When I made dessert tempura for the first time, I finally understood the magic of deep-fried foods. Up until then, fried chicken, fried pickles, and funnel cakes seemed to require a level of innate skill or knowledge that I did not posses. Well, once I successfully made a batch of shrimp and vegetable tempura, I was pretty excited about the possibilities.
I started thinking about all the weird foods Americans love to deep fry, like the fried Oreos at the local bar and the fried Mars Bars I’m always hearing about. When I told Jeremy I wanted to try doing a dessert tempura, he started thinking about frying up strawberries, apricots, and bananas. Then I knew we were onto something.
It doesn't take more than a minute to whip up a batch of this fudgey chocolate fondue, either, and before I knew it, we had a beautiful, exciting dessert course. However, I don't necessarily recommend eating all this food after a big teppanyaki dinner the way we did: it makes for a massive meal. That kind of dinner party should be left to the professionals. Or not!
I would totally make this for a girls' night in, a slumber party (with people old enough to be trusted around hot oil), Mothers' Day, Valentine's Day, a birthday party, whatever you like!
Make sure each guest has access to the fondue pot with hot oil in which to cook all the dippers. Each guests should also have access to a portion of the batter as well as some of the chocolate fondue or chocolate sauce. Additionally, each guest should have access to either a rack which will be used to let the oil drain off the dippers while they cool, or should be provided with some paper towels on a plate to absorb the excess oil.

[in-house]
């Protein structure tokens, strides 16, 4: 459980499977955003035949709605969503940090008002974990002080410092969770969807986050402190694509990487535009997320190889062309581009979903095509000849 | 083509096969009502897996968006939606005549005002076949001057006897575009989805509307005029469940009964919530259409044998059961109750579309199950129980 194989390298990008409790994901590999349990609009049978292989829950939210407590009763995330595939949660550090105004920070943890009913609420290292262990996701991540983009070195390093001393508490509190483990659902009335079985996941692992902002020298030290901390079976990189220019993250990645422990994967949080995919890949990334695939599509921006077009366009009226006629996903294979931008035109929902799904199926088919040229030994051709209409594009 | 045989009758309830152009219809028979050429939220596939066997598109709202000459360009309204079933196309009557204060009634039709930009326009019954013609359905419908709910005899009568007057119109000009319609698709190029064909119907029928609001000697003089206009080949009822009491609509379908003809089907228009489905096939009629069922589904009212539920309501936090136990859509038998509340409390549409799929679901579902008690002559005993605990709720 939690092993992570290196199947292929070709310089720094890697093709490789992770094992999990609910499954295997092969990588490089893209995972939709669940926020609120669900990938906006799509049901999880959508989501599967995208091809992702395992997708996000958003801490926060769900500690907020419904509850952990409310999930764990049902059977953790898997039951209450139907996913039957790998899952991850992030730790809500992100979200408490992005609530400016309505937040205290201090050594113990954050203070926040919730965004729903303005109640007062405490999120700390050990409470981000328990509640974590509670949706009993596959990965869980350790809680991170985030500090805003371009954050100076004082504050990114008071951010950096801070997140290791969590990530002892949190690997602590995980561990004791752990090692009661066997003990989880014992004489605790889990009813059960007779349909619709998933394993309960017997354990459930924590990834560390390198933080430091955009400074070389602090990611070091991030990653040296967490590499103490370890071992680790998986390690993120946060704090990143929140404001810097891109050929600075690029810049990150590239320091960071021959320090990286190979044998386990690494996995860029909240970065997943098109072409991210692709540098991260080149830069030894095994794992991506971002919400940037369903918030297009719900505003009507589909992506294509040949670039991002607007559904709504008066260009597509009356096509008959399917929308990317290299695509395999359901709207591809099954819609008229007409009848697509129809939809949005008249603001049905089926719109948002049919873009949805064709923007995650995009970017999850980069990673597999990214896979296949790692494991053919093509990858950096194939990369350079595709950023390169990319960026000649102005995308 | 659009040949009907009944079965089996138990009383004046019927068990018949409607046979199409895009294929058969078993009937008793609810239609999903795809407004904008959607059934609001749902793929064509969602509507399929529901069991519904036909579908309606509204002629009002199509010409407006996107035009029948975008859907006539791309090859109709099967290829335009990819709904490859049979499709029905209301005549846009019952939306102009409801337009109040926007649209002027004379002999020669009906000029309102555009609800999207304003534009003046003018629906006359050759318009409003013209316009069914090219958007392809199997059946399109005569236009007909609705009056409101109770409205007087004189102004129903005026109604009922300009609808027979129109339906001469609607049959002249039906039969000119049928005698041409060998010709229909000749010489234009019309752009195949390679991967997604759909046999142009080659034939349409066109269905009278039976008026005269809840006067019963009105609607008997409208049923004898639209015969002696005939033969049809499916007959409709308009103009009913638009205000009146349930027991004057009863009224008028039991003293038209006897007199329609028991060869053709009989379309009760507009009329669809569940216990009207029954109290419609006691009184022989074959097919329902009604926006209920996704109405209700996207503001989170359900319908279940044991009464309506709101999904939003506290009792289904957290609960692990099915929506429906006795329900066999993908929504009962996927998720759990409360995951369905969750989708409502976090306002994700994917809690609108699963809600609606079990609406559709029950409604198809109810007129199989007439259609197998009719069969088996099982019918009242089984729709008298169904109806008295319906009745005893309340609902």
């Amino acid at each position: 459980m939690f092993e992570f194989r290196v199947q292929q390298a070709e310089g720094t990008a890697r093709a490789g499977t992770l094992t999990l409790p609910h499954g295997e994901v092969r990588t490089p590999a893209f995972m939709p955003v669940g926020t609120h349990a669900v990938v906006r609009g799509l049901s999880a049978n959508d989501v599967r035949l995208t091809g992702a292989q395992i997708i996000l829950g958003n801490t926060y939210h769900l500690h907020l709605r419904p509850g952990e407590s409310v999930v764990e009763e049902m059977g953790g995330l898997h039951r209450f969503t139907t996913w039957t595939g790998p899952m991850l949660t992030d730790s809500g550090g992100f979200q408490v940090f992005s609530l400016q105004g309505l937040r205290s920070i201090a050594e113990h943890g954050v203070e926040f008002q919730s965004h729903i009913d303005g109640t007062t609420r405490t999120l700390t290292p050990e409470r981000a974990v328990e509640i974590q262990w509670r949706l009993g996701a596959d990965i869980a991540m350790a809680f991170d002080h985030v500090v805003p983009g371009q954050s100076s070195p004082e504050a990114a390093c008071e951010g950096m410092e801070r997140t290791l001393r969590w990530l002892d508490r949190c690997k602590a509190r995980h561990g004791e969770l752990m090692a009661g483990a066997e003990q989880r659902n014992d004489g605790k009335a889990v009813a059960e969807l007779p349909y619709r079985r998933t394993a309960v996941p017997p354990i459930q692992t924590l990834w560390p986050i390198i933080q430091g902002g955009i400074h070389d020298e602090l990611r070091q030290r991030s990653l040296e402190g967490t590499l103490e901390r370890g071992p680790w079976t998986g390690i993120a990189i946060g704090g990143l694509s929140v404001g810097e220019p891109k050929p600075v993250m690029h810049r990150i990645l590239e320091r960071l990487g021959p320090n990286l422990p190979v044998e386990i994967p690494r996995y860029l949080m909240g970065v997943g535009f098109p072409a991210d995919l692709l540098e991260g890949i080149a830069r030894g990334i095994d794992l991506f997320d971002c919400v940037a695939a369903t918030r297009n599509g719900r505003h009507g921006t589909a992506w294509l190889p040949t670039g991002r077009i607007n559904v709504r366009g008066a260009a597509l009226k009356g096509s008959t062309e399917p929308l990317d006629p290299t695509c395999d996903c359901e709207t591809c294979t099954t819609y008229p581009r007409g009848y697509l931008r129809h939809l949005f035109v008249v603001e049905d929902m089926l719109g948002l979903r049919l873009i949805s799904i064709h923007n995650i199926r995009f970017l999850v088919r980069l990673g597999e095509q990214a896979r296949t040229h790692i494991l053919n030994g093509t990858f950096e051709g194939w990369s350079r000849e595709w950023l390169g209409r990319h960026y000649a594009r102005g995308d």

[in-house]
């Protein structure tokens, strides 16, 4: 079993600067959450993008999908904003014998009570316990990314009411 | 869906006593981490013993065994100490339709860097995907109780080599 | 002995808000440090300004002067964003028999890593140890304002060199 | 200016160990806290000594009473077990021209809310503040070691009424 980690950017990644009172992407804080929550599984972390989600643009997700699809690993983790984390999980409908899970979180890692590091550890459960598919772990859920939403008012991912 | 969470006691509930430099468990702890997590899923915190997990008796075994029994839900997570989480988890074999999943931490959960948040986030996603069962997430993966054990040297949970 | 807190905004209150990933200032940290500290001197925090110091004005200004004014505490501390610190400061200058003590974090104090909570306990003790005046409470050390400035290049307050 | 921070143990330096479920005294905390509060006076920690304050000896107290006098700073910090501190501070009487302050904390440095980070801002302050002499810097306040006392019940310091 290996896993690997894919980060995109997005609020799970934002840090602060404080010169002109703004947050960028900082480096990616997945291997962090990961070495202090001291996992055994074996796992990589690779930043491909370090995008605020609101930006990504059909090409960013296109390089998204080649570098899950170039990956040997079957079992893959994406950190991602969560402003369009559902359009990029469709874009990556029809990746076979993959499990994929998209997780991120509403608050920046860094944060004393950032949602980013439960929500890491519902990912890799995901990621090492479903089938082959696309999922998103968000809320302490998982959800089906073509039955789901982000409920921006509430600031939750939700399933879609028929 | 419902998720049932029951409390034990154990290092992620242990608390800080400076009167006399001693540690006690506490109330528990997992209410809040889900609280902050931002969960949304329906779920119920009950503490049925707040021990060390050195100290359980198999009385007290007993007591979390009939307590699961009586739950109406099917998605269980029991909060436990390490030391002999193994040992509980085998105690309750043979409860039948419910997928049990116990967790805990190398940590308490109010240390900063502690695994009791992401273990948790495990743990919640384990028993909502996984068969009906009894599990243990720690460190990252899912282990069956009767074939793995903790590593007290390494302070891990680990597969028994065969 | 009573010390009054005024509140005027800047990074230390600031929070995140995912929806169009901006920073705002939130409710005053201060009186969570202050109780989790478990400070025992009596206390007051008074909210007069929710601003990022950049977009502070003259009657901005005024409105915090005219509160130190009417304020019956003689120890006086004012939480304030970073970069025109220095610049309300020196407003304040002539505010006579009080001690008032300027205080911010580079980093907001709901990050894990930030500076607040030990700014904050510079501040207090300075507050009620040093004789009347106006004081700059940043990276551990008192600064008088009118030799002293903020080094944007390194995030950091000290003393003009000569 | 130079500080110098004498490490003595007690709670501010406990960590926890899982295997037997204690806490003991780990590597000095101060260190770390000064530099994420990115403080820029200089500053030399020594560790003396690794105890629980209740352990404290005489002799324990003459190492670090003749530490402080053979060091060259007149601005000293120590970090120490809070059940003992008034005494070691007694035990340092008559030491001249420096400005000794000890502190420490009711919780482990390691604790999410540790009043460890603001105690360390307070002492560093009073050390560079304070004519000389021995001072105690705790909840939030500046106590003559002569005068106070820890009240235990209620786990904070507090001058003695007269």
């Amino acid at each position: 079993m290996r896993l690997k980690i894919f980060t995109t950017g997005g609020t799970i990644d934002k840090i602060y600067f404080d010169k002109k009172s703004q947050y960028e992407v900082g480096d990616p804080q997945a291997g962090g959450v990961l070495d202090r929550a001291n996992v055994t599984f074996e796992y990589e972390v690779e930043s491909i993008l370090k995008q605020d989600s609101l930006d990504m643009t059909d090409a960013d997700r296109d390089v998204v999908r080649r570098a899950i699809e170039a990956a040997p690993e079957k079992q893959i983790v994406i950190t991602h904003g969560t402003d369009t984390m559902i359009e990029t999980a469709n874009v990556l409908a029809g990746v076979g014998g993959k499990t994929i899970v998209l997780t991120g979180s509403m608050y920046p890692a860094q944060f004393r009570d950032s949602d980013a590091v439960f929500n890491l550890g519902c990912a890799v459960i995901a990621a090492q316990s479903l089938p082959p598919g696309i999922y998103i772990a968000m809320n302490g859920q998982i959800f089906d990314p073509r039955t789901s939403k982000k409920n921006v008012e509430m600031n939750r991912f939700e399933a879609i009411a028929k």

For example, we made dessert tempura at a table of four. We had one fondue pot with hot oil, two bowls of tempura batter (one for each couple), two small ceramic fondue pots with the chocolate fondue (one for each couple), four saucers covered with paper towels (one for each diner), and multiple plates for each kind of dipper. In this way, everyone could comfortably reach everything they needed to make their own little chocolate-covered tempura treats.
(This tempura batter recipe can be used for any kind of tempura.)
Mix ingredients together in a bowl using a pair of chopsticks. Do not mix until smooth; a few lumps will allow the batter to be airy and light, and it will stick to the food better.
Do you have any other suggestions for dessert tempura dippers? Let me know about it in the comments!
Some of my favorite online stores might have just what you need for your next tabletop meal!
Asian Food Grocer has a great selection of essential ingredients and many hard-to-find items.
Cilantro Cook Shop has a great selection of quality raclette and fondue sets.
For The Gourmet has an amazing selection of cheeses and chocolates.
Sephra specializes in chocolate, caramel and fruit fondues... and fountains.